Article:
Music was a pleasurable leisure and communal activity in the Georgian era, enjoyed across the social spectrum. One of the principal ways in which people experienced music was through domestic music-making. Its growing popularity went hand in hand with the vast quantity of music composed and published with amateurs in mind. However, as recreational and leisure activities became more readily available in the public sphere so too did access to professional music-making, which was increasingly performed at venues such as opera houses, assembly rooms, pleasure gardens, taverns, churches and the theatre. A notable collaboration between a public venue and musician includes George Frederic Handel, whose ‘Music for the Royal Fireworks’ was first played at Vauxhall Gardens in a rehearsal attended by up to 12,000 paying customers.
The eighteenth century also saw an explosion in enthusiasm for opera, in large part due to Handel. In the early eighteenth century opera was dominated by castratos. The most famous castrato was Farinelli who could hold a note for a whole minute and sing over three octaves. Castratos could also demand vast sums of money to perform. Senesino, who was persuaded by Handel to perform in London in 1710, commanded £2000 for the year.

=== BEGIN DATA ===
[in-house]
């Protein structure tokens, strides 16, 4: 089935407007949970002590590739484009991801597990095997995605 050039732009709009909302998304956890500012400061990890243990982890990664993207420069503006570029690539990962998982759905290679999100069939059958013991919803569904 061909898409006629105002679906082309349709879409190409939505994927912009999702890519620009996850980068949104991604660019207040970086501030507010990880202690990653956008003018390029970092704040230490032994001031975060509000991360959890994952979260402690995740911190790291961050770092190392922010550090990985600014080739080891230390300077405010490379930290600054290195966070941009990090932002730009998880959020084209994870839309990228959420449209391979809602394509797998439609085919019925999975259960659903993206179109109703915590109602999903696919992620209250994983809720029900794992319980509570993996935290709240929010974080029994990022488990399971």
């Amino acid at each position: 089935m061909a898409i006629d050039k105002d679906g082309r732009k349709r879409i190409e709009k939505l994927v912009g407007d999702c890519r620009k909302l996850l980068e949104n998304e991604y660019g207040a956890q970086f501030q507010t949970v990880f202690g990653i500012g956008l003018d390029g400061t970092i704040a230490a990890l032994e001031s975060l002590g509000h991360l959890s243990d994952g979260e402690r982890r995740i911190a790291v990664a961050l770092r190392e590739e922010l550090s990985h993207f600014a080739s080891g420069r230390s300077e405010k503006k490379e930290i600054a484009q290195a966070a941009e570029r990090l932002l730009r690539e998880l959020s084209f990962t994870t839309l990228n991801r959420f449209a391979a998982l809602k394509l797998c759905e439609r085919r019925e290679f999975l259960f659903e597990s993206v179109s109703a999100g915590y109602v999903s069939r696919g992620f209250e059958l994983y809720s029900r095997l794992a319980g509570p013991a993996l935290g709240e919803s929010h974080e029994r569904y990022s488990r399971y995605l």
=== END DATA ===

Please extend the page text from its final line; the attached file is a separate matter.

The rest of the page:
Whilst London was in many ways the centre for musical performances, the British provinces also enjoyed a vibrant musical scene. York, in particular, could boast an impressive programme of events, with musical performances at the Assembly Rooms, and concerts, such as Handel’s Messiah, at the Minster.